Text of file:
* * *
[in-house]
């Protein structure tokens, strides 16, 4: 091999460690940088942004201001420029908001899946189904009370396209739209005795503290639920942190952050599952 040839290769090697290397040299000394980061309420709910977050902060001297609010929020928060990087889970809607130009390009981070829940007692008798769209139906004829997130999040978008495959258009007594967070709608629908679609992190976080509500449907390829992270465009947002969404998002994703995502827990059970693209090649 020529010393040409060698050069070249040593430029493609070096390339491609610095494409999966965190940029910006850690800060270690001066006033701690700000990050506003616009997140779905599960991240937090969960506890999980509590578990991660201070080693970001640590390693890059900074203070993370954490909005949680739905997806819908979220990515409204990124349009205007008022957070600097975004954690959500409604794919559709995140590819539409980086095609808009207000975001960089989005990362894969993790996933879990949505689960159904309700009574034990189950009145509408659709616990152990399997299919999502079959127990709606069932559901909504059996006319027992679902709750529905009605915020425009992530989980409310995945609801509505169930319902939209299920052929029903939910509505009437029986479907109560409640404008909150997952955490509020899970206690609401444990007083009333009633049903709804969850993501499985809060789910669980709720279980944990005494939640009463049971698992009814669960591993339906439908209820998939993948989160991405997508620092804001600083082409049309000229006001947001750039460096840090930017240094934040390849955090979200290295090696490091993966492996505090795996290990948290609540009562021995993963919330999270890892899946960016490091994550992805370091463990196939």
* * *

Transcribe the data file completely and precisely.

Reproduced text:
[in-house]
């Protein structure tokens, strides 16, 4: 091999460690940088942004201001420029908001899946189904009370396209739209005795503290639920942190952050599952 040839290769090697290397040299000394980061309420709910977050902060001297609010929020928060990087889970809607130009390009981070829940007692008798769209139906004829997130999040978008495959258009007594967070709608629908679609992190976080509500449907390829992270465009947002969404998002994703995502827990059970693209090649 020529010393040409060698050069070249040593430029493609070096390339491609610095494409999966965190940029910006850690800060270690001066006033701690700000990050506003616009997140779905599960991240937090969960506890999980509590578990991660201070080693970001640590390693890059900074203070993370954490909005949680739905997806819908979220990515409204990124349009205007008022957070600097975004954690959500409604794919559709995140590819539409980086095609808009207000975001960089989005990362894969993790996933879990949505689960159904309700009574034990189950009145509408659709616990152990399997299919999502079959127990709606069932559901909504059996006319027992679902709750529905009605915020425009992530989980409310995945609801509505169930319902939209299920052929029903939910509505009437029986479907109560409640404008909150997952955490509020899970206690609401444990007083009333009633049903709804969850993501499985809060789910669980709720279980944990005494939640009463049971698992009814669960591993339906439908209820998939993948989160991405997508620092804001600083082409049309000229006001947001750039460096840090930017240094934040390849955090979200290295090696490091993966492996505090795996290990948290609540009562021995993963919330999270890892899946960016490091994550992805370091463990196939």